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Towelling a young Eclectus

Expert Question

Hi Phoebe, Due to toweling my new young male Eclectus to medicate him, he is now terrified of towels. Is there a way to get him past this fear? He is also bonded to his cage and doesn’t want to spend time with me away from his cage. I’ve taken him to other homes to socialize, but this didn’t help. He became bonded to his cage before the medical problem was addressed. He aspirated as a baby and came down with pneumonia and it seems that the stress of coming to a new home triggered symptoms that required medical attention. This cost me over $1300 in vet bills. I haven’t told the breeder because I don’t think she would believe me. In your opinion should the breeder be held responsible for the illness, and what can I do? Before the 6 weeks of medication the bird was never active and sat in one place until it was apparent to me that he was very sick when food from his crop poured out of his mouth. That day x-rays should very cloudy lungs. He was put on medication for 6 weeks. After a couple of attempts with toweling and medicating him I laced cornbread with his medication instead of further traumatizing him during the time we were supposed to be bonding. When I bought him I noticed that a few of his red feathers contained yellow on both sides of his body. I now believe this is an outward sign that he sustained trauma of aspirating as a baby. It must have been a small amount.

The doctor said it is very common. Having a standoffish bird is not what I had in mind and I don’t know what to do about it. Do you have any thoughts about all this? Thank you.

Expert Answer

Hi Kathleen, I'm so sorry for your little guy. He's been through a lot for being young. Please tell us exactly how old he is and his name, OK?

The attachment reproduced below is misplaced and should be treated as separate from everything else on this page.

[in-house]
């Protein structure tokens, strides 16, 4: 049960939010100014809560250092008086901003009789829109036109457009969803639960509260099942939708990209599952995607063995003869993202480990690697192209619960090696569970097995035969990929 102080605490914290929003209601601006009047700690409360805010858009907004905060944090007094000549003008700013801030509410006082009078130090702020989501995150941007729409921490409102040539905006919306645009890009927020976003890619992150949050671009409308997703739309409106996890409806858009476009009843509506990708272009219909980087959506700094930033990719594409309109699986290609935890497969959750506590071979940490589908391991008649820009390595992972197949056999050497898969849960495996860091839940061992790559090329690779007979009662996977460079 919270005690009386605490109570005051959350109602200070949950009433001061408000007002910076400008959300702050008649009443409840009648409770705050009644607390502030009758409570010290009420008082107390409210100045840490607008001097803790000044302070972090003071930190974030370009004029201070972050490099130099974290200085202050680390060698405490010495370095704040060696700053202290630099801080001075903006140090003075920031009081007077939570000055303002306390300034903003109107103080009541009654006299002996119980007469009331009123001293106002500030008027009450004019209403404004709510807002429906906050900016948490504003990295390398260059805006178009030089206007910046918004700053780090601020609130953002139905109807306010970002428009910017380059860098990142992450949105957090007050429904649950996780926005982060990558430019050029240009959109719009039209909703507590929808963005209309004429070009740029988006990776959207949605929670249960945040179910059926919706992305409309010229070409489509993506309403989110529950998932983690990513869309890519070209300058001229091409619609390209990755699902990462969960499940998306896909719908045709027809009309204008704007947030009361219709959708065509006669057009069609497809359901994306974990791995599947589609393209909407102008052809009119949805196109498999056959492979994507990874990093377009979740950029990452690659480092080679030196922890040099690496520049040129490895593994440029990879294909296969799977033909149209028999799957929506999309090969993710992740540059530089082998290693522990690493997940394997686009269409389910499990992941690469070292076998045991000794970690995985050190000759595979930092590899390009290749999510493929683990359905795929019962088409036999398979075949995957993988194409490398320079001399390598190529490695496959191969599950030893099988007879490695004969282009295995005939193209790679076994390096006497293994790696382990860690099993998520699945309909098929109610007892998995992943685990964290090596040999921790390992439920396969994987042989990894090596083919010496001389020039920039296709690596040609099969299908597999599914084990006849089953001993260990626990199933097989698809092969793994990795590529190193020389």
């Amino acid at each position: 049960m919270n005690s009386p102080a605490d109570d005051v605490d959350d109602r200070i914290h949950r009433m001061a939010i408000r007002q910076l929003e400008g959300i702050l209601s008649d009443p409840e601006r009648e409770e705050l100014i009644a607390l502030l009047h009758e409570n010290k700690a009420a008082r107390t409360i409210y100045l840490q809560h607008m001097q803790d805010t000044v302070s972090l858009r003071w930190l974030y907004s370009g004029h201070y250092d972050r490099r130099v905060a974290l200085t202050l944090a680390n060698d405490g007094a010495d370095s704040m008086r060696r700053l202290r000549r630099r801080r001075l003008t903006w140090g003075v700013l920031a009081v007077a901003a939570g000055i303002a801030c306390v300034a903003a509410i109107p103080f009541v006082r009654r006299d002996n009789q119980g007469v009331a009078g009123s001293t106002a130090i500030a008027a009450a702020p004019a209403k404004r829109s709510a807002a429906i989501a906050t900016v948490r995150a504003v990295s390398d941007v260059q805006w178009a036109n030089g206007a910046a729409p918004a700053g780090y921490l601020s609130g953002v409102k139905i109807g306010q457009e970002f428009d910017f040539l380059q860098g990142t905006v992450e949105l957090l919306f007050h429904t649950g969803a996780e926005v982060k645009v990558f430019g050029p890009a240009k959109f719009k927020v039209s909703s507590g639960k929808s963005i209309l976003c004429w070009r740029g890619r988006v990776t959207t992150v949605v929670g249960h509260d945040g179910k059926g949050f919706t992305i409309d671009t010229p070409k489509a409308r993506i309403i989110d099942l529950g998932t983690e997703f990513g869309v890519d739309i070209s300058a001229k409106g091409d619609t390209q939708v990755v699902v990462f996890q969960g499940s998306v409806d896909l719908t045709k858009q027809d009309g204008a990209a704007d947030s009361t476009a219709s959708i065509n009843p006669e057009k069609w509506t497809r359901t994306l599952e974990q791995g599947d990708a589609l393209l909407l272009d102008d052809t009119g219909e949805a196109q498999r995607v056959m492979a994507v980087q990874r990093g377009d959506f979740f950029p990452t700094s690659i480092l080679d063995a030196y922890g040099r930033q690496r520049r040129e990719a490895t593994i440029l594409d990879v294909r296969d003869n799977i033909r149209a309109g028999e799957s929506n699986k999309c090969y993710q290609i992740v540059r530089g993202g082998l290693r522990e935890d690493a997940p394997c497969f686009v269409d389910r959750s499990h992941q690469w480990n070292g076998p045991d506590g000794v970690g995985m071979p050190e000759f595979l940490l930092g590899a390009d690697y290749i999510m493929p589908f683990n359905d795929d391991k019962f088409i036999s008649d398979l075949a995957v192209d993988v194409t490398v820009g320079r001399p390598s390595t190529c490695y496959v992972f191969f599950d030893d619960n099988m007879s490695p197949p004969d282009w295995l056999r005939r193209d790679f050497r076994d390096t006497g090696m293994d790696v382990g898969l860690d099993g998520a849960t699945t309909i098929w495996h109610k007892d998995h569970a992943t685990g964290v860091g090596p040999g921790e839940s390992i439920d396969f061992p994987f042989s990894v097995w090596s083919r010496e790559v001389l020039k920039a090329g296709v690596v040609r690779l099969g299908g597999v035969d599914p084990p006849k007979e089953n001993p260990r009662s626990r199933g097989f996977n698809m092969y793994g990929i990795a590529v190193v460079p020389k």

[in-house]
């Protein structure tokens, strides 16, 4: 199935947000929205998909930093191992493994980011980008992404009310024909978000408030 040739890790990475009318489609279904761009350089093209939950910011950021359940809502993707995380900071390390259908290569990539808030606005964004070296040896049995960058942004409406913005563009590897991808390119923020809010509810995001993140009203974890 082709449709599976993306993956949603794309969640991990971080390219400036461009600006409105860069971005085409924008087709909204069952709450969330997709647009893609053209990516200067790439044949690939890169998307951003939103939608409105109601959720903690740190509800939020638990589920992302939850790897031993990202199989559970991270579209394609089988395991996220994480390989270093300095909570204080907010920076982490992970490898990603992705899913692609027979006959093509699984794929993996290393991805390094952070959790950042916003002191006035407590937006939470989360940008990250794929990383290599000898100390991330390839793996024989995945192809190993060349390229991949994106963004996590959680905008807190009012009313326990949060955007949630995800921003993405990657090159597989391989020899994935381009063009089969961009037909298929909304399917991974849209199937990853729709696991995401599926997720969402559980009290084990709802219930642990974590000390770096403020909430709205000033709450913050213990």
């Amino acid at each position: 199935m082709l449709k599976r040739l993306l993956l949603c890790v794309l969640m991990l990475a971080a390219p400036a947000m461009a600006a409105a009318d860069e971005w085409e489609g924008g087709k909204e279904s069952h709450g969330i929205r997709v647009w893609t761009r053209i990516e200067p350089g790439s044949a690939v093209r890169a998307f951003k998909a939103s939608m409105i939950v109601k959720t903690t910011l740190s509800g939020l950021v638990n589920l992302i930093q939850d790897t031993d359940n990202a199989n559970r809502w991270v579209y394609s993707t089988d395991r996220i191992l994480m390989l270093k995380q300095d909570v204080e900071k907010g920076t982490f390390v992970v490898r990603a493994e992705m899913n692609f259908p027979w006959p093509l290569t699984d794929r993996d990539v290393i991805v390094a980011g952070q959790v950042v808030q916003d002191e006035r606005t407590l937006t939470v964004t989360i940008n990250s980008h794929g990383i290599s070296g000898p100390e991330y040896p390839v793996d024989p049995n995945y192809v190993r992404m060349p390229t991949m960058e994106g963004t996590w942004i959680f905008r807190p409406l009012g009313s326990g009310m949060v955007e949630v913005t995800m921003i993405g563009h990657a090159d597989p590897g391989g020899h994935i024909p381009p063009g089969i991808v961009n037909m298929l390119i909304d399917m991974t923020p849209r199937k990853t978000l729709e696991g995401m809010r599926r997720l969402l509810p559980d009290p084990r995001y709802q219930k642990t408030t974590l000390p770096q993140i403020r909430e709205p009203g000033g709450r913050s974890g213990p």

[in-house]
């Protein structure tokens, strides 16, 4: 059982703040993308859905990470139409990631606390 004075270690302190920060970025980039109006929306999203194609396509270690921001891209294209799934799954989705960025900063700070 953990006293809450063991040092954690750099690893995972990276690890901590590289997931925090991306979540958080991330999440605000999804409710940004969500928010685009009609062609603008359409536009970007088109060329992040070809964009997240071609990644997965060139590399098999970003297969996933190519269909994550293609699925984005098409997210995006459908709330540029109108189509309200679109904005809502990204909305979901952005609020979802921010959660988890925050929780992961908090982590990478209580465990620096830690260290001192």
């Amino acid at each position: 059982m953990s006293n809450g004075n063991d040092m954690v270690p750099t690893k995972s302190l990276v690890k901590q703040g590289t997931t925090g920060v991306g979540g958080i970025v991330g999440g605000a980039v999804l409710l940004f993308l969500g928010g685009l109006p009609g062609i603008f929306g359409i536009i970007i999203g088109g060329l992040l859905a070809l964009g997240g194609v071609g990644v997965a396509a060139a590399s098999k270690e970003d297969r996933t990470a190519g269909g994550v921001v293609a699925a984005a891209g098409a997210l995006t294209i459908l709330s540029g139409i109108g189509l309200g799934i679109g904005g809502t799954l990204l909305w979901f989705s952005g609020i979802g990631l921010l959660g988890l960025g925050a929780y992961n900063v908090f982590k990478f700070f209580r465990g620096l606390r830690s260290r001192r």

Even though you have both been through a certain amount of trauma, the good point is that you probably have a solid relationship with an avian vet who can continue to help your parrot maintain good health. Perhaps a person at the vet hospital took a particular interest in him and can now become his babysitter and part of your local support network. All in all, robust health is the key to good relationship and increased activity and will contribute to his desire to explore more territory. Recovery from aspiration depends upon how much air sac tissue was affected so be sure to have him re-checked by your avian vet. The moment he seems down and inactive is the time to have him checked, not later.

Whether or not you confront the breeder with the past events depends on the relationship you have with that person. If you are confident that the result will yield desired results then sure, give a call. However, if you think there will be acrimony and that nothing will come of it, my advice is to concentrate on the here and now with your eclectus and stay in the moment.

Also, aspiration can happen at any time. It could have happened when he was a teeny baby, or in the carrier during transport to your home, or while he was at your house.